MPs should resist the stampede to allow 90-day detentions and look at what police did or did not do to stop the 7/7 attacks
By Gareth Peirce in The Guardian
Any MPs who hold misgivings about supporting an invasion on the basis of a dossier later discovered to have been utterly misleading ought now to be demanding a proper, transparent investigation into what the police did and did not do that might have prevented the bombings in London of July 7; and they ought to treat with extreme caution the “dossiers” prepared to support 90-day detentions.
The leader of the opposition, in the immediate aftermath of the bombings, asked for just such an inquiry. Were that to have been conducted, the present stampede, with justifications for numbers of days of detention plucked out of the air, could not possibly be happening. While some reports have hinted at police incompetence and failure to arrest those involved in advance of the bombings, these are likely to be only the tip of the iceberg. A far-reaching inquiry might well show that not one second of additional time for interrogations would have been needed to redress a complete failure to use any of the powers already in police hands. All that is needed is for MPs to say: “Pause for a moment, let us have a proper, truthful explanation.”
As a starting point for its justification, the police dossier revisits the ricin case, in which a number of innocent men were acquitted – an outcome intensely disliked by the police. Now they claim that had they had 90 days, or perhaps 29, or maybe 19, the outcome would have been very different, and that “the suspect who fled the country while on bail and who eventually proved to have been a prime conspirator would have stood trial in this country”. The police held that suspect for two days. It was their decision to release him. Where does the need for 90 days come from?
In contradiction of the police claim that they needed more time to liaise with foreign jurisdictions, the head of MI5 is on record as saying that this country could not make inquiries of a regime such as Algeria (to discover if the originator of information had been tortured) lest it stop the free flow of information.
So far as 90 days might have been advantageous “to understand the complexities of the conspiracy before the decision was required to charge or release”, the police appear to forget that from day one they (and the prime minister) were trumpeting a plot involving chemical weapons. Two years later it was left to a hapless witness from Porton Down to suggest that it was his fault that the instantaneous discovery that there had been no ricin had not been communicated to Scotland Yard or the government. Memories are short. The rush to judgment came not from any 14-day restriction (most of those charged were held for considerably less than seven days); it came from an urgent political desire to seize upon a pot of Nivea cream that in the end was discovered to contain no poisonous material.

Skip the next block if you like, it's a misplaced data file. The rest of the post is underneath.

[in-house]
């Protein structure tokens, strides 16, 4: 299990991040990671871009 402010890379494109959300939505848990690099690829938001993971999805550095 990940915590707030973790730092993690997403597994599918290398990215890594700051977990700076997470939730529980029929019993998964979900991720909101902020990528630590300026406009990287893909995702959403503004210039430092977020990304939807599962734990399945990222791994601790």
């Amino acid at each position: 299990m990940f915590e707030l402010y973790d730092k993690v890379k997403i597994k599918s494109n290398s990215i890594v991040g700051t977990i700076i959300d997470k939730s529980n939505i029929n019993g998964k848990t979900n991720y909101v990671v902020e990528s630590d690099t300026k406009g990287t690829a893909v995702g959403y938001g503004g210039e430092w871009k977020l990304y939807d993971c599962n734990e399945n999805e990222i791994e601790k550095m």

Further justifications are just as shoddy. Time is needed to “establish the identity of subjects”. What is not explained is that at Paddington Green police station, suspects often wait for 48 hours or considerably longer for a first interview confined to name, address and elementary background details. Look at any custody record of any detainee under terrorism legislation, and you will see that for 90% of the time or more no interviews take place. Solicitors often beg for some movement; demands after as much as a week for a reason to be given for the arrest fall on deaf ears. Solicitors waiting to be present at interviews that never take place can be seen patrolling Edgware Road, since the rebuilding of the security section, at a cost of millions, failed to leave room for them – and did not provide more than two interview rooms. So when the turn comes for detainees to be interrogated, they are told there is “no interview room at the moment”.
Where is the detainee meanwhile? I find it impossible to believe that the grim unpleasantness of the cells can be anything other than intended, especially given the costly revamp. It has left 365 hideous white tiles on the walls of each cell (as an Irishman counted some years ago). There is a hard plastic mattress on a wooden plank, with an open toilet at one end. A bare light in the high ceiling is difficult enough to read by, but the life-saving distraction of reading matter is more often than not forbidden. There is no natural light; the 14 days of detention are spent in an underworld without fresh air or proper ventilation – an inescapable part of the anticipated experience. In warm weather, heat comes from pipes under the bunk. In cold weather, unpleasant-smelling oil heaters are pushed uselessly into the corridors.
At the end of a 14-day period of interviews, lawyers themselves are often ill and exhausted. Effects on detainees are far more drastic: in a number of cases, police have had to pay compensation to innocent detainees who suffered permanent trauma after their release; one woman’s menstrual cycle was drastically altered after a seven-day detention, and her partner suffered alopecia; many students have never resumed their studies; one man succeeded in committing suicide, and many others have tried.
MPs would do well to remember the legislative stampede in December 2001 to detain foreign nationals indefinitely without trial. Parliamentarians were reassured that detention would be a last resort; that reassurance was entirely false. Men who it was claimed were the most serious terrorism suspects in this country at the time were not questioned for 14 minutes, let alone 14 days.
Parliamentarians have been duped twice into supporting steps necessary for a “war on terror”. To allow this to happen a third time would be a wholesale dereliction of their duty.
‘ Gareth Peirce is a partner at Birnberg Peirce solicitors who has represented numerous detainees under the Anti-Terrorism Crime and Security Act 2001